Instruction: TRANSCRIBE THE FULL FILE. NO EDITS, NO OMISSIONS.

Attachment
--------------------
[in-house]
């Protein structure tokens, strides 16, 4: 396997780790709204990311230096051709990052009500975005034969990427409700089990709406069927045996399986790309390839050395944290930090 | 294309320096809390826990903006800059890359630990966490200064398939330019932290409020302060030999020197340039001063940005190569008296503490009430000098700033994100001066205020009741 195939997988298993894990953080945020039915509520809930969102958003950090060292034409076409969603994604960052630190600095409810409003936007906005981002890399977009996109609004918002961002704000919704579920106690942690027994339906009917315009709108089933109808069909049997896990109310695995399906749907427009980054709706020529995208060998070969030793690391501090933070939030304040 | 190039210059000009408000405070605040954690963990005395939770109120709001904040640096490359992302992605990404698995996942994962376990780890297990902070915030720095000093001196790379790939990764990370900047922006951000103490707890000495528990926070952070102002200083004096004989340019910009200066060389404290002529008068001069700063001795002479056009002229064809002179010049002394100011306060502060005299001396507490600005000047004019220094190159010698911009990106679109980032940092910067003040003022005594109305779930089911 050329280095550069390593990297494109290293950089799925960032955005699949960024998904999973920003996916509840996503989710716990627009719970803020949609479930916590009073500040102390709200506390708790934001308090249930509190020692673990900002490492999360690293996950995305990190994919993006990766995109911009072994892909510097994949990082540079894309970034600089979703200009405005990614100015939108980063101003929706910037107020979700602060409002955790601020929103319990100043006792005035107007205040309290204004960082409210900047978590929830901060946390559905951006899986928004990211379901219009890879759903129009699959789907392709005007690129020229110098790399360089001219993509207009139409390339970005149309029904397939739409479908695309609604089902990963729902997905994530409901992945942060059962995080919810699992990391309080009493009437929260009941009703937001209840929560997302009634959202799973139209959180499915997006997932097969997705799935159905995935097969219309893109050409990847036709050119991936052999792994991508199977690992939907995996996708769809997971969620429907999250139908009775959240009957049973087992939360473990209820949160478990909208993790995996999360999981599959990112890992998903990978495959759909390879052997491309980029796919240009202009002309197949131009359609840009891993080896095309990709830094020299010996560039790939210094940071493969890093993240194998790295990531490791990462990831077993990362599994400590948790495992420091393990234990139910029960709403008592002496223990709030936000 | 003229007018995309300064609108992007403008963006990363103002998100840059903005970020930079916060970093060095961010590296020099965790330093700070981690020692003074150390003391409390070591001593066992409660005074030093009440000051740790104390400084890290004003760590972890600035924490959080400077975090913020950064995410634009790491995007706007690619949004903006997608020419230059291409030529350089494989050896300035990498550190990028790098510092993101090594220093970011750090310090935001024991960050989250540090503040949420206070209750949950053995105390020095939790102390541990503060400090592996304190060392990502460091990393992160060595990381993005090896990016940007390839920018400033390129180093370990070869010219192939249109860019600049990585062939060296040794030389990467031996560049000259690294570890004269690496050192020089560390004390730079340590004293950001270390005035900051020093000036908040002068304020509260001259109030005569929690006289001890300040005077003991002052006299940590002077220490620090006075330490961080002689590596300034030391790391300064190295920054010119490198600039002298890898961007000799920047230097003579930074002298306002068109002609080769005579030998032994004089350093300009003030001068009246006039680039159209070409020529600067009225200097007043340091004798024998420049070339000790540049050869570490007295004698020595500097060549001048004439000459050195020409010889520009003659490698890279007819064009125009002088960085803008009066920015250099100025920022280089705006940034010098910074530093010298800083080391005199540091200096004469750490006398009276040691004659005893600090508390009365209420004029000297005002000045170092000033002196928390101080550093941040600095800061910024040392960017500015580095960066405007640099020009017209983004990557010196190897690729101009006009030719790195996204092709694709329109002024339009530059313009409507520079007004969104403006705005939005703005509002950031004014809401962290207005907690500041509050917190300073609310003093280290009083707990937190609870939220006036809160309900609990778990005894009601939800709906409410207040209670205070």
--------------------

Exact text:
[in-house]
């Protein structure tokens, strides 16, 4: 396997780790709204990311230096051709990052009500975005034969990427409700089990709406069927045996399986790309390839050395944290930090 | 294309320096809390826990903006800059890359630990966490200064398939330019932290409020302060030999020197340039001063940005190569008296503490009430000098700033994100001066205020009741 195939997988298993894990953080945020039915509520809930969102958003950090060292034409076409969603994604960052630190600095409810409003936007906005981002890399977009996109609004918002961002704000919704579920106690942690027994339906009917315009709108089933109808069909049997896990109310695995399906749907427009980054709706020529995208060998070969030793690391501090933070939030304040 | 190039210059000009408000405070605040954690963990005395939770109120709001904040640096490359992302992605990404698995996942994962376990780890297990902070915030720095000093001196790379790939990764990370900047922006951000103490707890000495528990926070952070102002200083004096004989340019910009200066060389404290002529008068001069700063001795002479056009002229064809002179010049002394100011306060502060005299001396507490600005000047004019220094190159010698911009990106679109980032940092910067003040003022005594109305779930089911 050329280095550069390593990297494109290293950089799925960032955005699949960024998904999973920003996916509840996503989710716990627009719970803020949609479930916590009073500040102390709200506390708790934001308090249930509190020692673990900002490492999360690293996950995305990190994919993006990766995109911009072994892909510097994949990082540079894309970034600089979703200009405005990614100015939108980063101003929706910037107020979700602060409002955790601020929103319990100043006792005035107007205040309290204004960082409210900047978590929830901060946390559905951006899986928004990211379901219009890879759903129009699959789907392709005007690129020229110098790399360089001219993509207009139409390339970005149309029904397939739409479908695309609604089902990963729902997905994530409901992945942060059962995080919810699992990391309080009493009437929260009941009703937001209840929560997302009634959202799973139209959180499915997006997932097969997705799935159905995935097969219309893109050409990847036709050119991936052999792994991508199977690992939907995996996708769809997971969620429907999250139908009775959240009957049973087992939360473990209820949160478990909208993790995996999360999981599959990112890992998903990978495959759909390879052997491309980029796919240009202009002309197949131009359609840009891993080896095309990709830094020299010996560039790939210094940071493969890093993240194998790295990531490791990462990831077993990362599994400590948790495992420091393990234990139910029960709403008592002496223990709030936000 | 003229007018995309300064609108992007403008963006990363103002998100840059903005970020930079916060970093060095961010590296020099965790330093700070981690020692003074150390003391409390070591001593066992409660005074030093009440000051740790104390400084890290004003760590972890600035924490959080400077975090913020950064995410634009790491995007706007690619949004903006997608020419230059291409030529350089494989050896300035990498550190990028790098510092993101090594220093970011750090310090935001024991960050989250540090503040949420206070209750949950053995105390020095939790102390541990503060400090592996304190060392990502460091990393992160060595990381993005090896990016940007390839920018400033390129180093370990070869010219192939249109860019600049990585062939060296040794030389990467031996560049000259690294570890004269690496050192020089560390004390730079340590004293950001270390005035900051020093000036908040002068304020509260001259109030005569929690006289001890300040005077003991002052006299940590002077220490620090006075330490961080002689590596300034030391790391300064190295920054010119490198600039002298890898961007000799920047230097003579930074002298306002068109002609080769005579030998032994004089350093300009003030001068009246006039680039159209070409020529600067009225200097007043340091004798024998420049070339000790540049050869570490007295004698020595500097060549001048004439000459050195020409010889520009003659490698890279007819064009125009002088960085803008009066920015250099100025920022280089705006940034010098910074530093010298800083080391005199540091200096004469750490006398009276040691004659005893600090508390009365209420004029000297005002000045170092000033002196928390101080550093941040600095800061910024040392960017500015580095960066405007640099020009017209983004990557010196190897690729101009006009030719790195996204092709694709329109002024339009530059313009409507520079007004969104403006705005939005703005509002950031004014809401962290207005907690500041509050917190300073609310003093280290009083707990937190609870939220006036809160309900609990778990005894009601939800709906409410207040209670205070």